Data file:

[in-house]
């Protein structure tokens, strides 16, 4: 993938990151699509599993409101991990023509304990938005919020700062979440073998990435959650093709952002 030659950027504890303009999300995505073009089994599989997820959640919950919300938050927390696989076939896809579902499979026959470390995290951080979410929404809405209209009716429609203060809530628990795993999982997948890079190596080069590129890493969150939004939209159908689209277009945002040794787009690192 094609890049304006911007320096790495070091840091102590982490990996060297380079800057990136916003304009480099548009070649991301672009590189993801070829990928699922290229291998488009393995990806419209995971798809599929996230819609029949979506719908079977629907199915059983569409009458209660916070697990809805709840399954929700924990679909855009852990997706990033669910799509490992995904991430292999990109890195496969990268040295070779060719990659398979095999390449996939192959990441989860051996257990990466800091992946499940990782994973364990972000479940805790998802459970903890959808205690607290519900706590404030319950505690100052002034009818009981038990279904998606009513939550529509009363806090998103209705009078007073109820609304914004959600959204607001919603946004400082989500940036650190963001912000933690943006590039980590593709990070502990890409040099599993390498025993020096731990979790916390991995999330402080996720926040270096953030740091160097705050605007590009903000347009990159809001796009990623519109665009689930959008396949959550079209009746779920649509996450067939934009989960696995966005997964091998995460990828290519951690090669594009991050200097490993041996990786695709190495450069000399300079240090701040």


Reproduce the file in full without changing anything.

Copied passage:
[in-house]
């Protein structure tokens, strides 16, 4: 993938990151699509599993409101991990023509304990938005919020700062979440073998990435959650093709952002 030659950027504890303009999300995505073009089994599989997820959640919950919300938050927390696989076939896809579902499979026959470390995290951080979410929404809405209209009716429609203060809530628990795993999982997948890079190596080069590129890493969150939004939209159908689209277009945002040794787009690192 094609890049304006911007320096790495070091840091102590982490990996060297380079800057990136916003304009480099548009070649991301672009590189993801070829990928699922290229291998488009393995990806419209995971798809599929996230819609029949979506719908079977629907199915059983569409009458209660916070697990809805709840399954929700924990679909855009852990997706990033669910799509490992995904991430292999990109890195496969990268040295070779060719990659398979095999390449996939192959990441989860051996257990990466800091992946499940990782994973364990972000479940805790998802459970903890959808205690607290519900706590404030319950505690100052002034009818009981038990279904998606009513939550529509009363806090998103209705009078007073109820609304914004959600959204607001919603946004400082989500940036650190963001912000933690943006590039980590593709990070502990890409040099599993390498025993020096731990979790916390991995999330402080996720926040270096953030740091160097705050605007590009903000347009990159809001796009990623519109665009689930959008396949959550079209009746779920649509996450067939934009989960696995966005997964091998995460990828290519951690090669594009991050200097490993041996990786695709190495450069000399300079240090701040």